Education

Officials Work On Tweaking Evidence-Based School Funding.

Aug 9, 2018
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WSIU/Kevin Boucher

Two regional superintendents were recently tasked with recommending ways the state can funnel new money to schools for at-risk students. Lee Gaines has this report.

When we think about preventing domestic violence and human trafficking, we may not think that one of the first lines of defense against these issues is standing at the front of our classrooms.

When communities watch young people grow up, go off and never return, remaining residents and politicians often bemoan there’s been a “brain drain” — especially when such population loss means schools and businesses close.

Esperanza Yanez can spot a sick cow just by looking at it.

“The head hangs down and they don’t eat,” said Yanez, who immigrated from Mexico two decades ago and has been caring for cattle ever since.

Parents of bright kids, listen up.

A new Illinois law will give gifted children the chance to move ahead in public school. 

  

Last week, the U.S. Secret Service released a guide for preventing school violence. Issued in response to recent massacres in Parkland, Florida, and Santa Fe, Texas, it’s subtitled “An Operational Guide for Preventing Targeted School Violence.”

But closer to home, a group from the Illinois Terrorism Task Force had already presented a very similar set of recommendations back in April.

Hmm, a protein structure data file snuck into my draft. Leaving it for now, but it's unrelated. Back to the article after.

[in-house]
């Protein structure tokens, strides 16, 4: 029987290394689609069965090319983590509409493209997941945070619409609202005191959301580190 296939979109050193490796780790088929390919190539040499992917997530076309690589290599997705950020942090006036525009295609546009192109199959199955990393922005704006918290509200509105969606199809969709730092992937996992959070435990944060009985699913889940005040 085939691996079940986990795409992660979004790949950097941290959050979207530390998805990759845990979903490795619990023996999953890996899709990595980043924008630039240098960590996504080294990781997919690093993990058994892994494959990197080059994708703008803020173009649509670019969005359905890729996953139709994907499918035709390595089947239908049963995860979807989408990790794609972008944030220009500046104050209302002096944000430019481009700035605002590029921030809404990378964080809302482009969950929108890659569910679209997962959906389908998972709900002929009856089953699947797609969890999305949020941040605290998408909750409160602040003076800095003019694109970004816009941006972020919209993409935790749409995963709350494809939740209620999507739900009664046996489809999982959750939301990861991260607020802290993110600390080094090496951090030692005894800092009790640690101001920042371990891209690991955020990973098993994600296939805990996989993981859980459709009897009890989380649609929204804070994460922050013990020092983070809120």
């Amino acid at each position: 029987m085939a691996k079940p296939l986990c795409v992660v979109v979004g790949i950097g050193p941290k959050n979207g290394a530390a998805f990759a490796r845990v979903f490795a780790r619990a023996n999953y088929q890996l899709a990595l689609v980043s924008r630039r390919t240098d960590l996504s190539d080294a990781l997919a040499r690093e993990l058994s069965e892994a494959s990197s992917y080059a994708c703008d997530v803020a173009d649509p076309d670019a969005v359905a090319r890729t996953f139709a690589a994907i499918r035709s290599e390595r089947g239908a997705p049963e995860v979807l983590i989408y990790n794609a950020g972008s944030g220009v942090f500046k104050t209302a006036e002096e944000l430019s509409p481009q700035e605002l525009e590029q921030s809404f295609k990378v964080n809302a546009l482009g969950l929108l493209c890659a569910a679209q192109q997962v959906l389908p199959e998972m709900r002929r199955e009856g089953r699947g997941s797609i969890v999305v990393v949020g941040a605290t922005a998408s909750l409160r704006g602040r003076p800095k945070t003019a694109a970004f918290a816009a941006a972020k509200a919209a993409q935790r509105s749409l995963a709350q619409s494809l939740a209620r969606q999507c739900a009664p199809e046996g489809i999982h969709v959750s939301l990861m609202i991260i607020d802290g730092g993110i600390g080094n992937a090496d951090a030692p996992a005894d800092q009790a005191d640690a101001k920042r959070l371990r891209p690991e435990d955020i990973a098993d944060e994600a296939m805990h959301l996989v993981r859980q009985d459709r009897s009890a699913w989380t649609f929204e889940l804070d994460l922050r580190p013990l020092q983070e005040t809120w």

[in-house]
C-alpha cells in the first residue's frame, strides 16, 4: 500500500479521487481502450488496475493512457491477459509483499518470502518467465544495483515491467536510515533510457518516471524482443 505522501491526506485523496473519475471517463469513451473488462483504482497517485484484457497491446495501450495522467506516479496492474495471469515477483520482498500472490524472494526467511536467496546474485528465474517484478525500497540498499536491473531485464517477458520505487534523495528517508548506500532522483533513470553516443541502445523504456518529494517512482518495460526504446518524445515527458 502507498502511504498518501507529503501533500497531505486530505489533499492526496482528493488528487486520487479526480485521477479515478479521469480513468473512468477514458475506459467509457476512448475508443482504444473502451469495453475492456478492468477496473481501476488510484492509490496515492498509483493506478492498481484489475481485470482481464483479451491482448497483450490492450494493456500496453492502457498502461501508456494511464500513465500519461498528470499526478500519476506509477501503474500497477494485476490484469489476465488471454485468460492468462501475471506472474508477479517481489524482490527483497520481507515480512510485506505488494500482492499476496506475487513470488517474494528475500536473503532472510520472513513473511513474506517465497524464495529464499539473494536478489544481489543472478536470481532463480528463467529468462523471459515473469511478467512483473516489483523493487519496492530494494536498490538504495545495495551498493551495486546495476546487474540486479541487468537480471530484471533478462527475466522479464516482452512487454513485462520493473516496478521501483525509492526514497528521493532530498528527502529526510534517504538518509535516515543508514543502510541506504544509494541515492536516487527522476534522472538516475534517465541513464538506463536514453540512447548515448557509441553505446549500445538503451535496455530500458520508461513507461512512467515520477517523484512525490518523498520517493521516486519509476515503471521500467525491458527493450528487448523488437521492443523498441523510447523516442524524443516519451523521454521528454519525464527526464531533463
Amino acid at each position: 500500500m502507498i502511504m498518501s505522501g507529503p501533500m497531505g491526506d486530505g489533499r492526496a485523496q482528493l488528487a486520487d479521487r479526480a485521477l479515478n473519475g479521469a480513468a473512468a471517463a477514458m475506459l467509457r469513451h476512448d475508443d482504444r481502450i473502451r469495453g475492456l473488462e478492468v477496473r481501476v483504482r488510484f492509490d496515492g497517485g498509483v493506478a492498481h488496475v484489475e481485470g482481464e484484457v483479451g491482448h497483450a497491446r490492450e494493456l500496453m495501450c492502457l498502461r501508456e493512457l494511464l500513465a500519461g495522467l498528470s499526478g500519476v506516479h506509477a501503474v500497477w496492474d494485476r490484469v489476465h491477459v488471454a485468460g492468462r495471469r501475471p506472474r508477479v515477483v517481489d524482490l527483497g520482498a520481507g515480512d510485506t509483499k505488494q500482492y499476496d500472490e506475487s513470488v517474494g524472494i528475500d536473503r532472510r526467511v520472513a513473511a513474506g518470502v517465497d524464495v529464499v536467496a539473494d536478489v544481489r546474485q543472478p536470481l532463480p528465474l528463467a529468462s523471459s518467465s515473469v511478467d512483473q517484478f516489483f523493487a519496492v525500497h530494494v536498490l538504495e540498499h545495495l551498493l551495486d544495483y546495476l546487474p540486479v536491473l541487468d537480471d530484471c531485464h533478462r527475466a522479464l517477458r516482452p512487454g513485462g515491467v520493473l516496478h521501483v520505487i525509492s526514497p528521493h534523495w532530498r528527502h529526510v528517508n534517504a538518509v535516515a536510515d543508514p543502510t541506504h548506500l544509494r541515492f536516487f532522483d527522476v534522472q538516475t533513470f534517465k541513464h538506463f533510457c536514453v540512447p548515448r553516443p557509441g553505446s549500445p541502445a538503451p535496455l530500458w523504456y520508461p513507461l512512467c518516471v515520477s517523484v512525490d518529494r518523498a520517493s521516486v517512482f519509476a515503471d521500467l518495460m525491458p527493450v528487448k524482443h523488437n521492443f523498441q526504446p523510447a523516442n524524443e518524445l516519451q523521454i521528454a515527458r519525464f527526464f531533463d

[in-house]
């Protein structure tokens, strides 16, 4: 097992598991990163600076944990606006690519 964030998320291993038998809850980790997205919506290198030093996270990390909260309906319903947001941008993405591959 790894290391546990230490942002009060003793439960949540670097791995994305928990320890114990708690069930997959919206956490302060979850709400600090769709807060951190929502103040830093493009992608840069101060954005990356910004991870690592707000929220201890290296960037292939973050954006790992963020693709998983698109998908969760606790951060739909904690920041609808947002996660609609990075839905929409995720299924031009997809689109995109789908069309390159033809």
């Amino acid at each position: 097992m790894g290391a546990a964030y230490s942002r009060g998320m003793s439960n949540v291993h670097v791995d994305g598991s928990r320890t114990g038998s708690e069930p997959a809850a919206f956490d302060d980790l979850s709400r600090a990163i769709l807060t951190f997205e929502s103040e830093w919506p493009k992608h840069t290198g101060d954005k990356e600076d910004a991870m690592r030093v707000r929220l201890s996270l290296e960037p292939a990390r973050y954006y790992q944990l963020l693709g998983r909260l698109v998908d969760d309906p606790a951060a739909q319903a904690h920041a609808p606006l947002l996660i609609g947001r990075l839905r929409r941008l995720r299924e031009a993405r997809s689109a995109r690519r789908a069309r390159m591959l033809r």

Rich Egger/TSPR

Western Illinois University laid out its plans for restructuring and realigning its academic offerings during a much anticipated news conference earlier this month.

The announcement comes less than a month after two dozen faculty received layoff notices. At that time, Western also eliminated 62 vacant or soon to be vacant positions.

A series of state laws meant to reduce the number of kids getting kicked out of school appears to have worked.But, they also seem to have magnified racial disparities in school discipline.

Illinois has traditionally used a competitive grant process to parcel out money for preschools.

In the past, that competition was limited to programs that had a history of getting state funds.

What Will It Take To Fix Illinois' Teacher Shortage?

Jun 27, 2018
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Lee V. Gaines/Illinois Newsroom

Chuck Bleyer is worried the southern Illinois school district he heads won’t be able to fill an open teacher position by the time classes start this fall.

The founder of a faith-based college in southern Illinois says a lack of cooperation from the U.S. Department of Education contributed to the school's permanent closure.

Morthland College officials announced the institution's closure last week, citing a lack of funding.

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WSIU / WSIU

SIU President Randy Dunn says an increase in funding for higher education included in the proposed state budget is a welcome addition for colleges and universities.